How to Make Child Care Products Safer
Bisphenol-A (BPA) is an endocrine-disrupting chemical commonly used in the production of polycarbonate plastics such as those of child-care products. Shown to cause numerous adverse effects in child development, banning BPA in child-care products would protect young children from the physiological dangers of the chemical.
BPA was first produced as a synthetic hormone, but is now one of the most commonly used chemicals in industrial manufacturing. It is used in the production of polycarbonate plastics including baby bottles, children’s toys, and other child-care products. Because of its unstable chemical bonds, the BPA in plastics degrades under mild conditions such as increased temperature and presence of, or saturation in, saliva. This leeching allows the chemical to enter the body orally through liquids contained in plastics or through direct oral contact to the material. BPA is one of the most frequently detected industrial chemicals in ground water and can therefore, contaminate drinking water when BPA-containing products leech in a landfill.
Once in the body, BPA mimics estrogen, pro-ucing many adverse reproductive, developmental, and metabolic effects. These effects result from the fact that estrogen, a steroid hormone, can cross the blood-brain barrier, bind to receptors, and cause changes in gene expression that influence the cues for sexual differentiation. Consequently, BPA has been shown to cause disruptions in reproductive cycles that are associated with impaired learning and memory.
The Center for Disease Control reports that 95 percent of Americans have detectable levels of BPA in their bodies. Children are highly vulnerable to the effects of BPA due to their smaller size, habits such as hand-to-mouth touching, and physiological functioning such as the reduced capacity for detoxification. Babies, with this reduced capacity to metabolize BPA, can have up to eleven times higher levels of this endocrine disrupting chemical in their bodies. Pre-natal and neonatal exposure to BPA has been linked to male and female reproductive disorders including reduced sperm count, prostate disease, early puberty, and thyroid hormone action that can lead to breast cancer and other cancers later on in life. In women, studies show that low doses of BPA are associated with miscarriages and polycystic ovarian disease. In addition, emerging studies have shown that even low doses of BPA accumulate more rapidly in the body than previously thought and can lead to hormonal changes that contribute to childhood and adult obesity. Despite these known adverse effects of BPA, the chemical is still widely used in child-care products and toys.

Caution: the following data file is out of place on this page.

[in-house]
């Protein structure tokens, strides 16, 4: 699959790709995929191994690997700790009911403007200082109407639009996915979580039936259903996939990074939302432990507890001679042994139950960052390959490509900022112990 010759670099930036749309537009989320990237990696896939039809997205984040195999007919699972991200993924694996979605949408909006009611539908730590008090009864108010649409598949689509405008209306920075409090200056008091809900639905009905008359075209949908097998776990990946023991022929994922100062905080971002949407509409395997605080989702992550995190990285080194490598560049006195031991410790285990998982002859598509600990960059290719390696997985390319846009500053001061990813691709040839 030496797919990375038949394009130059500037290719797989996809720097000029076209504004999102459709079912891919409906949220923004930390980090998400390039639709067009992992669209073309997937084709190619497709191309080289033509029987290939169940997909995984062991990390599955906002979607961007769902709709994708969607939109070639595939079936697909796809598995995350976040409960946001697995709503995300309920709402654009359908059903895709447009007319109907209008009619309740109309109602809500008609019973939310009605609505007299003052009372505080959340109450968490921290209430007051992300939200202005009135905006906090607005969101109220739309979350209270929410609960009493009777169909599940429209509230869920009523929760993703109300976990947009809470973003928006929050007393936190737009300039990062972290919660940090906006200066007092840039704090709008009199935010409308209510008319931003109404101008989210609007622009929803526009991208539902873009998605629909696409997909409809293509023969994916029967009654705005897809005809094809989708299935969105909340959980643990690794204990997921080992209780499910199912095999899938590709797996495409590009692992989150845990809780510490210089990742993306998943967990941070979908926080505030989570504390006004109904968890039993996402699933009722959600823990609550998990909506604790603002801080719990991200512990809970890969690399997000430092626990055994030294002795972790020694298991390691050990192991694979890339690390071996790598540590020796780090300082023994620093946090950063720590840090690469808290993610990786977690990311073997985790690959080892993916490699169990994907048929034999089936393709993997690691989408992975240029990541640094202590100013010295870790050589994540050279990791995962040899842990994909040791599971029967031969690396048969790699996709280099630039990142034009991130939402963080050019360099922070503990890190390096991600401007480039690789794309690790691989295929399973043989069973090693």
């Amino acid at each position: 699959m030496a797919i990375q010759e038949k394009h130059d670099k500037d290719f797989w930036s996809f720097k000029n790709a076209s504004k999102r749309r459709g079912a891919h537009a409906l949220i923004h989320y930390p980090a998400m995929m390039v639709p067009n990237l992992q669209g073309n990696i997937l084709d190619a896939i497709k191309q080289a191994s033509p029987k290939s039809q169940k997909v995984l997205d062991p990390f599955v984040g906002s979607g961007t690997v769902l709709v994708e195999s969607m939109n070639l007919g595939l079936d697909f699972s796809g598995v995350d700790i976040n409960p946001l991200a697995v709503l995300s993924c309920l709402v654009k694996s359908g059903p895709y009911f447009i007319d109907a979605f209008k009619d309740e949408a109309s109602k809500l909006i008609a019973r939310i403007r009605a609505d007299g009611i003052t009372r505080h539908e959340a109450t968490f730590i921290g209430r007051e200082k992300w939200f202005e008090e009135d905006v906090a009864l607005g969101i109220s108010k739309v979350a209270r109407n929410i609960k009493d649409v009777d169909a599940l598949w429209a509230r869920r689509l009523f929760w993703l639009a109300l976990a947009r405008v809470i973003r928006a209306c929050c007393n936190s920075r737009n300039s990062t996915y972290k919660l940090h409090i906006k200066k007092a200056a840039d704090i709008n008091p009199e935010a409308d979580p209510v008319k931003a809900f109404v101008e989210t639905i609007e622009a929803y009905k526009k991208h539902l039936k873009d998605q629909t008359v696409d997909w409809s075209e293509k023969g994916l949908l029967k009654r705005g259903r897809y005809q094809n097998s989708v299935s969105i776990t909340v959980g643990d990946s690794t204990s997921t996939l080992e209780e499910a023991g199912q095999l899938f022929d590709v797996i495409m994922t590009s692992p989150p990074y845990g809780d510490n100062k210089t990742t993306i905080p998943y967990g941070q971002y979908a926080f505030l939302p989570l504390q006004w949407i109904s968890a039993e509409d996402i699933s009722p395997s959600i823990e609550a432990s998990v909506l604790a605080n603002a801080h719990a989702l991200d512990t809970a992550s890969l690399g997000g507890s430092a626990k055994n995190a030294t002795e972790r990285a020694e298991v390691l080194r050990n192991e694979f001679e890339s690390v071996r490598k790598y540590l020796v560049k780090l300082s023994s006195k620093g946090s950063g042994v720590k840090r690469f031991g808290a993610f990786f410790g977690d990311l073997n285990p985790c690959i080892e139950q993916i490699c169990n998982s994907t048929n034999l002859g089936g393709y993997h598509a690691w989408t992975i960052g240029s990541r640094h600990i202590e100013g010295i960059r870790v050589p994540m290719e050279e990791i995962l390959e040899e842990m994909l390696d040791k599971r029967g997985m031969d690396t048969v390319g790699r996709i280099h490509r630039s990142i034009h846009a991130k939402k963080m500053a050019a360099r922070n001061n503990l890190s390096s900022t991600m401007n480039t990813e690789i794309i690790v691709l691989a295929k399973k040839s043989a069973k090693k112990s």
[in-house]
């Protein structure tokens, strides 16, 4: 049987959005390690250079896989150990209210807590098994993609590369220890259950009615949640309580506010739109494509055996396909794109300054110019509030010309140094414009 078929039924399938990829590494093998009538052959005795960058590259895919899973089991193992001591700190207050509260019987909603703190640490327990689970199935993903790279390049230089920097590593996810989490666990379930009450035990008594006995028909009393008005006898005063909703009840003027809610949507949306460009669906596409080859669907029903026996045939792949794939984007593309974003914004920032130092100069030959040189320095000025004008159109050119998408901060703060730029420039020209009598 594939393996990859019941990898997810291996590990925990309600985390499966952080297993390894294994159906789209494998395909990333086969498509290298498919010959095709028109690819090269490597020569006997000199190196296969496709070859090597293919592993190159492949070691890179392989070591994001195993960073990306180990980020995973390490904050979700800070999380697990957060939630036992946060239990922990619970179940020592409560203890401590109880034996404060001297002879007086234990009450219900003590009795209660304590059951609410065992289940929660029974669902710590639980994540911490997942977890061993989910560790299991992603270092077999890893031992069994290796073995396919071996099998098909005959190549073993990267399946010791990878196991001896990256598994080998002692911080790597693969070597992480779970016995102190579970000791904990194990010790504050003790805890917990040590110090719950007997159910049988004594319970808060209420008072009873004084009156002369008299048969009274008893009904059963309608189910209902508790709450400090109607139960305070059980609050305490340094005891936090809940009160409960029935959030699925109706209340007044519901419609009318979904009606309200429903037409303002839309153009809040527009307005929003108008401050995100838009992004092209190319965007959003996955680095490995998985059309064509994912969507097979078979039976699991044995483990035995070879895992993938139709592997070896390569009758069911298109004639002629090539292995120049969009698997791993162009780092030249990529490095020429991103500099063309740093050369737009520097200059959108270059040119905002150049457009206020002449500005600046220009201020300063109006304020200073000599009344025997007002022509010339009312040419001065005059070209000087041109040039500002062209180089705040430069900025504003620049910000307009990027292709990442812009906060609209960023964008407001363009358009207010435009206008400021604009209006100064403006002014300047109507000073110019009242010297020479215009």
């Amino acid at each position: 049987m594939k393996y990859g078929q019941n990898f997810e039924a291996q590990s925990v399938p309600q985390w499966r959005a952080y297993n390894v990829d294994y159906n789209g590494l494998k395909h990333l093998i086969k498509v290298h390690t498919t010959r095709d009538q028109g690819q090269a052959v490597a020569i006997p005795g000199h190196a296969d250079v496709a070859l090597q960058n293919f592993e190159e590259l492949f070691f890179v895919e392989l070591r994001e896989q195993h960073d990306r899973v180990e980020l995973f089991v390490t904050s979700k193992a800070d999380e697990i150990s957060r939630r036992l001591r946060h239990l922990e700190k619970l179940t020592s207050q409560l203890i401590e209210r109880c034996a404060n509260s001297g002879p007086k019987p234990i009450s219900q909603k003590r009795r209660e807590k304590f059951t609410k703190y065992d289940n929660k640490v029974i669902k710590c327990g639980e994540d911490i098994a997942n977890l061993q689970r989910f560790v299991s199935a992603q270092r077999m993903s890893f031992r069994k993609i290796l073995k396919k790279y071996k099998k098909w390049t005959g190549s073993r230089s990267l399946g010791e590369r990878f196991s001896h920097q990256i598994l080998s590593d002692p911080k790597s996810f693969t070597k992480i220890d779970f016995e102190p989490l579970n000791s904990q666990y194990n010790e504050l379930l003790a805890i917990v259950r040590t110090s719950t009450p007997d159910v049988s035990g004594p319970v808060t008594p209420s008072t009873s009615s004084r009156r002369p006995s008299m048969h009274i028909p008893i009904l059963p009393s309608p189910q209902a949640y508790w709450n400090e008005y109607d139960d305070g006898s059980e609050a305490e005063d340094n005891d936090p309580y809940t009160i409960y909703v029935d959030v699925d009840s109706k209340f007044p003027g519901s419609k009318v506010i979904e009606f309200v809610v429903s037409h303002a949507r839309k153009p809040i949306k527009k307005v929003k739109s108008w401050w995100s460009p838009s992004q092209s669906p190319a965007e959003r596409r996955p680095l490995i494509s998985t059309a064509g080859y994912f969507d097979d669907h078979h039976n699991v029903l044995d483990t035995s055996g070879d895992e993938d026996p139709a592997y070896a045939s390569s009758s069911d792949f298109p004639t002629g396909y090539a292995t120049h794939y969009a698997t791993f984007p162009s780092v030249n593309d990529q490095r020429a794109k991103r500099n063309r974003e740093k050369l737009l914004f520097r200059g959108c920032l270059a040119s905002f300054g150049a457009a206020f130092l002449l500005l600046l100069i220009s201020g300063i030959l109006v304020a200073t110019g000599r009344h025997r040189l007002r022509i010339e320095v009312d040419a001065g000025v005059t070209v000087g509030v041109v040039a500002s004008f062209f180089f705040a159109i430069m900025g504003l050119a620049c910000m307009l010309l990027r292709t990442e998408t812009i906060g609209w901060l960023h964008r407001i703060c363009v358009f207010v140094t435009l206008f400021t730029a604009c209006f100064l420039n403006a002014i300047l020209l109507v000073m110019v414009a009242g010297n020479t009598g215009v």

Banning Bisphenol-A in child-care products would drastically lower the exposure of children to the dangerous effects of the chemical and therefore promote healthy development and lower the risk for related health problems later in life. Thus, this elimination of BPA would incur savings in medical costs associated with the negative developmental effects of the chemical.
In addition, banning BPA in child-care products would alleviate much of the environmental stress of toxic BPA containing plastics in landfills by encouraging the use of safe and reusable containers. There are many safe materials that could be used in the production of child-care products, including glass and stainless steel, Tritan Copolyester™, high density polyethylene, polypropylene, and polyethylene terephthalate, that could safely replace BPA.
While opponents of this bill might argue that BPA-free products are too expensive, potential increases in product costs will be offset by reductions in medical costs and out-weighed by its myriad health benefits. Furthermore, large corporations such as Wal-mart and plastic bottle producer Nalgene, have already begun to eliminate use of BPA and voluntarily manufacture BPA-free products to alleviate increasing consumer concerns.
Legislation should be implemented that prohibits the sale of food and beverage containers containing BPA that are marketed for children under the age of three in the United States. Banning the products most likely to leech BPA through oral contact would lessen the exposure of developing children to the harmful chemical.